– What weekend of winter endurance sports combines fat-tire biking, hundreds of ice luminarias and one of the biggest cross-country ski races in North America?

No, it's not the City of Lakes Loppet ski festival or the American Birkebeiner ski race.

It's the Book Across the Bay and the Bike Across the Bay.

The two events, a candlelit cross-country ski race and a bike race across the ice, are held on the same weekend in February on Chequamegon Bay, a frozen inlet of Lake Superior in Ashland and Bayfield counties in northern Wisconsin. It's easy to do both for a unique winter duathlon experience.

The Book Across the Bay is the older event, getting started in 1997 when organizers sponsored a nighttime 10-kilometer race across the bay as an offbeat event to break up the long winter and to raise money for the Washburn (Wis.) Public Library.

They hoped for 100 skiers that first year, but more than 350 showed up to race past ice luminarias made in 5-gallon pickle buckets, according to an event history.

When the race was held for the 22nd time Feb. 17, more than 3,000 skiers, snowshoers and runners from 39 states toed the line, said Ben Thoen, one of the race directors.

As the sun was setting, waves of skiers gathered on the shore of the lake in Ashland.

When it got dark, they raced on packed, groomed snow on the lake, guided by about 1,000 ice luminarias lining the groomed course.

Despite the candles, it gets pretty dark in the middle of the lake. But there were bonfires at rest stops and a snow-sculpted dragon that belched real flames marking the 9-kilometer mark.

At the finish on the Washburn shore there was a heated tent with hot food, a band and fireworks. For a registration fee of only $20, it was a bargain as these things go.

Over two decades, Thoen said, the race has only had one price increase. He said it accepts entrants as young as 4 and as old as 89.

"We want everybody to be able to come out," he said.

The event has grown into the second largest cross-country ski race in North America, he added, second only to the American Birkebeiner in Hayward, Wis., about an hour to the southwest.

If you bring your fatbike along with your skis, you can also race in a sister event, the Bike Across the Bay held on the Washburn shore on the morning after the Book Across the Bay.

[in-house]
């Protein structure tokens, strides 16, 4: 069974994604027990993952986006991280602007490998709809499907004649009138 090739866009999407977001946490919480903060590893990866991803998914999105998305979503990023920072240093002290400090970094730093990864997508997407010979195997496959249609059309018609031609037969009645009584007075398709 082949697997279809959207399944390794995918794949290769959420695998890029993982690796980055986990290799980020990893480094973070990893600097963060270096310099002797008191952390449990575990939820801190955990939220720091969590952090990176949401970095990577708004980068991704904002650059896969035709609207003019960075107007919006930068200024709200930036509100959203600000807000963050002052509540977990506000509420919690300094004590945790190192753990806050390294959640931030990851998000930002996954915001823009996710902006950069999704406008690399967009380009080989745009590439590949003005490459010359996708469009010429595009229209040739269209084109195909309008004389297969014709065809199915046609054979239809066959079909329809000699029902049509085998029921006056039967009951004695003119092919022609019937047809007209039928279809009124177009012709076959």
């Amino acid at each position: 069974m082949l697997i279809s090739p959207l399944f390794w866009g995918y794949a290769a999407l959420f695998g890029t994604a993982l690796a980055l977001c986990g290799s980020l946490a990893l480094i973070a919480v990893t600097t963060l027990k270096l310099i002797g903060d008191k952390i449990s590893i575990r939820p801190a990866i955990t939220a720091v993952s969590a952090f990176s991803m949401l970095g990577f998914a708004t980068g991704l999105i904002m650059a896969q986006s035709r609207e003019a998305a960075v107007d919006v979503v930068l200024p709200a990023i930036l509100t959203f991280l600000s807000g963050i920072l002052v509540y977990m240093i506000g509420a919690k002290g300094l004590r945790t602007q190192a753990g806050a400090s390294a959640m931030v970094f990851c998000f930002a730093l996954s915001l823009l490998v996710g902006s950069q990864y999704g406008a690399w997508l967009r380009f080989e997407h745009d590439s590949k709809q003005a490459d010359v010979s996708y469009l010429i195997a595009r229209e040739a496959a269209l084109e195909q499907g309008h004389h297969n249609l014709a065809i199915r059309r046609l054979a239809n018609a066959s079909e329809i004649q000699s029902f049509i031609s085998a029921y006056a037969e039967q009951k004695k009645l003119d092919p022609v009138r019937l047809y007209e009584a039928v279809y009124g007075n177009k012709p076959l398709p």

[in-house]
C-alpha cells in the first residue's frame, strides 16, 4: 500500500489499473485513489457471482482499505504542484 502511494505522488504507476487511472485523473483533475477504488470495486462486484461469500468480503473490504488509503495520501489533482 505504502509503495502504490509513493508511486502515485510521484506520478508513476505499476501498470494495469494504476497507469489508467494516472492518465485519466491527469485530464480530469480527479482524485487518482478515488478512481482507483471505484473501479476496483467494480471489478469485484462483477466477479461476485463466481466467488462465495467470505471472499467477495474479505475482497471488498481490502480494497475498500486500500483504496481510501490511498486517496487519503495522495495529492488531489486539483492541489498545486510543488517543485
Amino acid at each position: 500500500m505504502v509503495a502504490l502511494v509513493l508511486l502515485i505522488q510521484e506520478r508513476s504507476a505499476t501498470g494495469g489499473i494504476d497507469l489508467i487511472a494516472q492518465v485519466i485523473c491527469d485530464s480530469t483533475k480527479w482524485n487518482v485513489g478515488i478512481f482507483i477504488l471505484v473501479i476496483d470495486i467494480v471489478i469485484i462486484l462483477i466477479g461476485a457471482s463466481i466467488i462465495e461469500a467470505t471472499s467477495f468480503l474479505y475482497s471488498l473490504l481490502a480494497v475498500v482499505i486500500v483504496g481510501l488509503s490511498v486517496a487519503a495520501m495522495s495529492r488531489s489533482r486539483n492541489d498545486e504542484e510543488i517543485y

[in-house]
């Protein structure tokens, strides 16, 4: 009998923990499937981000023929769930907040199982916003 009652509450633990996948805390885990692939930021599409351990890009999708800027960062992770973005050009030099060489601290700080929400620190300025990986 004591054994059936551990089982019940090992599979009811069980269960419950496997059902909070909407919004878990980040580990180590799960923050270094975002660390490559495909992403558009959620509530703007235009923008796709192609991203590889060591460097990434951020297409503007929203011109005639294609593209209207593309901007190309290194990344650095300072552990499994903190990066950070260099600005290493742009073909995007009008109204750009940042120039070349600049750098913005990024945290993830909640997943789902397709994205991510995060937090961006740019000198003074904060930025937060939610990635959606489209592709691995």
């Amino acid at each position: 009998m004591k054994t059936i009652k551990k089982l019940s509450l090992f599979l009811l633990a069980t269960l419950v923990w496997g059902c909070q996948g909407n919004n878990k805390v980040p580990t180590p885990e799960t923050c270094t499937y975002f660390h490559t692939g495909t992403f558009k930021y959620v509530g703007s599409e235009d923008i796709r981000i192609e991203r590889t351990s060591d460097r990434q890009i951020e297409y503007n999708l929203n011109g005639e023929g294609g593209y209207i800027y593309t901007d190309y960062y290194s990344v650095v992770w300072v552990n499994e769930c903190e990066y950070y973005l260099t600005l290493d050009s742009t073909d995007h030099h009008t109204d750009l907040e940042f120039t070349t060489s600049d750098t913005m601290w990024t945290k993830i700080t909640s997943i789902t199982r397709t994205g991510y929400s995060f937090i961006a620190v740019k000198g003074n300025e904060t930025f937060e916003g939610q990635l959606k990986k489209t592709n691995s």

Started three years ago by the North Coast Cycling Association, the bike race on the frozen lake has 10K and 20K options and race categories for studded and unstudded tires.

Race conditions on the Big Lake can vary from bare ice to crusty snow.

"When you're on Lake Superior, it's like an adventure to be out there," said Joe Groshek, president of the cycling group. "It's more than just a competitive experience."

This year, 62 racers showed up to pedal on mostly packed snow, starting with a LeMans-style start in which the all the racers lined up on foot and had to run about 100 yards to a line of parked bikes before they could hop on and start pedaling.

As with the Book Across the Bay, racing on ice means there are no hills to climb, barring a pressure ridge or two. But the wind seems to blow unimpeded across the bay, so smart racers, both skiers and bikers, draft behind their competitors.

The Bike Across the Bay is also a bargain: Only $15.

Mark Abeles-Allison, a 55-year-old Washburn resident, participated in the race with two 17-year-old foreign exchange high school students staying at his home, one from South Africa and one from Pakistan.

"A definite must-do event for those looking for something out of the norm, riding a bike on Lake Superior ice in February," Abeles-Allison said.

Groshek said he is hoping the race will grow. This year his organization sent fliers about the event to bike shops in the Twin Cities. He said he'd like to eventually see about 200 bikers or more at the event.

"Our goal is simple: To get people to enjoy biking and to enjoy the lake," he said.